And, perhaps most instructively, here are the quintiles of people who own their homes versus renting (The rent is too damn high!)


All that is just within the US, and already they are ranging from the mean net wealth of the lowest quintile of people under 35 (-$45,000, yes negative—student loans) to the mean net wealth of the highest quintile of people with graduate degrees ($3.8 million). All but the top quintile of renters are poorer than all but the bottom quintile of homeowners. And the median Black or Hispanic person has less than one-tenth the wealth of the median White or Asian person.

If we look worldwide, wealth inequality is even starker. Based on UN University figures, 40% of world wealth is owned by the top 1%; 70% by the top 5%; and 80% by the top 10%. There is less total wealth in the bottom 80% than in the 80-90% decile alone. According to Oxfam, the richest 85 individuals own as much net wealth as the poorest 3.7 billion. They are the 0.000,001%.

If we had an equal distribution of capital ownership, people would be happy when their jobs became obsolete, because it would free them up to do other things (either new jobs, or simply leisure time), while not decreasing their income—because they would be the shareholders receiving those extra profits from higher efficiency. People would be excited to hear about new technologies that might displace their work, especially if those technologies would displace the tedious and difficult parts and leave the creative and fun parts. Losing your job could be the best thing that ever happened to you.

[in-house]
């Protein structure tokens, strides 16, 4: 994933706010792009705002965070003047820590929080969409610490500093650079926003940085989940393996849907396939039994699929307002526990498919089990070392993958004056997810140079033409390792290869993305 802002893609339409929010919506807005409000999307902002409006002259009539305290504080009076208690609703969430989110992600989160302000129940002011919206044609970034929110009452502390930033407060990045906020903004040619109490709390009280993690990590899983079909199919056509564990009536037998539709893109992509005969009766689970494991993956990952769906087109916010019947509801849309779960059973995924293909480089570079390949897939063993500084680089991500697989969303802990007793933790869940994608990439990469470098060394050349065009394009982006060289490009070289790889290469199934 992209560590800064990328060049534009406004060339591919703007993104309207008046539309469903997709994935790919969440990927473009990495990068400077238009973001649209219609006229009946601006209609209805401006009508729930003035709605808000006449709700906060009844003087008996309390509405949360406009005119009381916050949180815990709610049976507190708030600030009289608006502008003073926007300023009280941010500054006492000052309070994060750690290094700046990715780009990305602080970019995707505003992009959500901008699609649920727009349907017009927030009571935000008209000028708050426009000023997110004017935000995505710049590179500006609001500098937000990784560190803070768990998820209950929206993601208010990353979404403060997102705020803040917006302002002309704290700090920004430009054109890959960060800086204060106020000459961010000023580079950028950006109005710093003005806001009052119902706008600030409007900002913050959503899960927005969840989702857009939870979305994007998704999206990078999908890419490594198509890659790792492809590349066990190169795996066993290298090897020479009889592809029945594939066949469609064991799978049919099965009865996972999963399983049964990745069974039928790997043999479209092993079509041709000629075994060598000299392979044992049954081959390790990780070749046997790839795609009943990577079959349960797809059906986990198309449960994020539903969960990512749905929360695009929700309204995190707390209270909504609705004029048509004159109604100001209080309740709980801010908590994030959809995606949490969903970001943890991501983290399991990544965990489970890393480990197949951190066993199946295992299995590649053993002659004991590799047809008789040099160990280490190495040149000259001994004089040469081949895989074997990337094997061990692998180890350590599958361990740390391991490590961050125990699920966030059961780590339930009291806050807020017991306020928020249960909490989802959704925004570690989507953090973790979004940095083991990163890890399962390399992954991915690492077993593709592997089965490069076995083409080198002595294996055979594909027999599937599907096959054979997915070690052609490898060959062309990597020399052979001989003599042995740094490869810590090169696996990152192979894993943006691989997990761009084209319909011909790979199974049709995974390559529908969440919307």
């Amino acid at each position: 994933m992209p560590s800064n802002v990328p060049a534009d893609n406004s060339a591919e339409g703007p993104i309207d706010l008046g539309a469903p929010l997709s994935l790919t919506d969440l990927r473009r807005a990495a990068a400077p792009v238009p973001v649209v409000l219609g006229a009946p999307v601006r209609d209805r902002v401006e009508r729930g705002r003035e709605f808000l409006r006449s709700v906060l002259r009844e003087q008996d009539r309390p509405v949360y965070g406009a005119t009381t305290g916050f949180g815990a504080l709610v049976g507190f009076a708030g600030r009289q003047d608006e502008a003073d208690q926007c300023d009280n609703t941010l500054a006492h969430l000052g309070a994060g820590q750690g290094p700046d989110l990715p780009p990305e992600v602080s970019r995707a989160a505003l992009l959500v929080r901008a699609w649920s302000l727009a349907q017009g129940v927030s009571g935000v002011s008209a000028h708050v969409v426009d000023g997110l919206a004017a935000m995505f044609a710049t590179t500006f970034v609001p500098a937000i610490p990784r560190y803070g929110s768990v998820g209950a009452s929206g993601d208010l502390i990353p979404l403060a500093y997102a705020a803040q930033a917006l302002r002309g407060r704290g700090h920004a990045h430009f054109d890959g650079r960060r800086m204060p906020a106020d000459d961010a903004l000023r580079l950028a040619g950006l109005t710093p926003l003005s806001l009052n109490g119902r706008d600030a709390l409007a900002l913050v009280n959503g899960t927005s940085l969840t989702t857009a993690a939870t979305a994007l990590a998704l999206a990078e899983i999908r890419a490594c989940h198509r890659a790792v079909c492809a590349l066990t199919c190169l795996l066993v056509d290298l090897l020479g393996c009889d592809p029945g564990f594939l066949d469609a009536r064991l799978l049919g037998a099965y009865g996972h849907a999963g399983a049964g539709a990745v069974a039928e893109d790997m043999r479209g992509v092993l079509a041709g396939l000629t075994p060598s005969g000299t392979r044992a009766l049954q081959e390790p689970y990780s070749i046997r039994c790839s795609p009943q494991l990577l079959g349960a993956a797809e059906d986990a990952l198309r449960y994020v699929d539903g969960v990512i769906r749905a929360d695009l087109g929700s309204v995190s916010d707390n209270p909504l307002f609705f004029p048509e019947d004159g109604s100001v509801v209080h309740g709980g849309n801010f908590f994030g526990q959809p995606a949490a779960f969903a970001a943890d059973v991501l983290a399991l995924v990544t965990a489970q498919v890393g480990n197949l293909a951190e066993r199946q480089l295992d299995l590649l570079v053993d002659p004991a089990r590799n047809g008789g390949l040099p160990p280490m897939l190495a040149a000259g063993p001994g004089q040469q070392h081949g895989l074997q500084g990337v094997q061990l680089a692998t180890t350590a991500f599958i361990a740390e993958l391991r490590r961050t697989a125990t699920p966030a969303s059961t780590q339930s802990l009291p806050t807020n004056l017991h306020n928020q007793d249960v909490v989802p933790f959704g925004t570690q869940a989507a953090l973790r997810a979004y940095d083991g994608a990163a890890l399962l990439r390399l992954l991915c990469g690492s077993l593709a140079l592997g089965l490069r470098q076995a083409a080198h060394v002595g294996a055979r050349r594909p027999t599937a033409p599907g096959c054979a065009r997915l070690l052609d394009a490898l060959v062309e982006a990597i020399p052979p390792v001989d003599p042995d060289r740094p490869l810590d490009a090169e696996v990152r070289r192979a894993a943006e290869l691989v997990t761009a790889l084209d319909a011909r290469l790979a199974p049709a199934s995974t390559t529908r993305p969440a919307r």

The business cycle would still be a problem; we have good reason not to let recessions happen. But stopping the churn of hiring and firing wouldn’t actually make our society better off; it would keep people in jobs where they don’t belong and prevent us from using our time and labor for its best use.

Perhaps the reason most people don’t even think of this solution is precisely because of the extreme inequality of capital distribution—and the fact that it has more or less always been this way since the dawn of civilization. It doesn’t seem to even occur to most people that capital income is a thing that exists, because they are so far removed from actually having any amount of capital sufficient to generate meaningful income. Perhaps when a robot takes their job, on some level they imagine that the robot is getting paid, when of course it’s the shareholders of the corporations that made the robot and the corporations that are using the robot in place of workers. Or perhaps they imagine that those shareholders actually did so much hard work they deserve to get paid that money for all the hours they spent.

Because pay is for work, isn’t it? The reason you get money is because you’ve earned it by your hard work?

No. This is a lie, told to you by the rich and powerful in order to control you. They know full well that income doesn’t just come from wages—most of their income doesn’t come from wages! Yet this is even built into our language; we say “net worth” and “earnings” rather than “net wealth” and “income”. (Parade magazine has a regular segment called “What People Earn”; it should be called “What People Receive”.) Money is not your just reward for your hard work—at least, not always.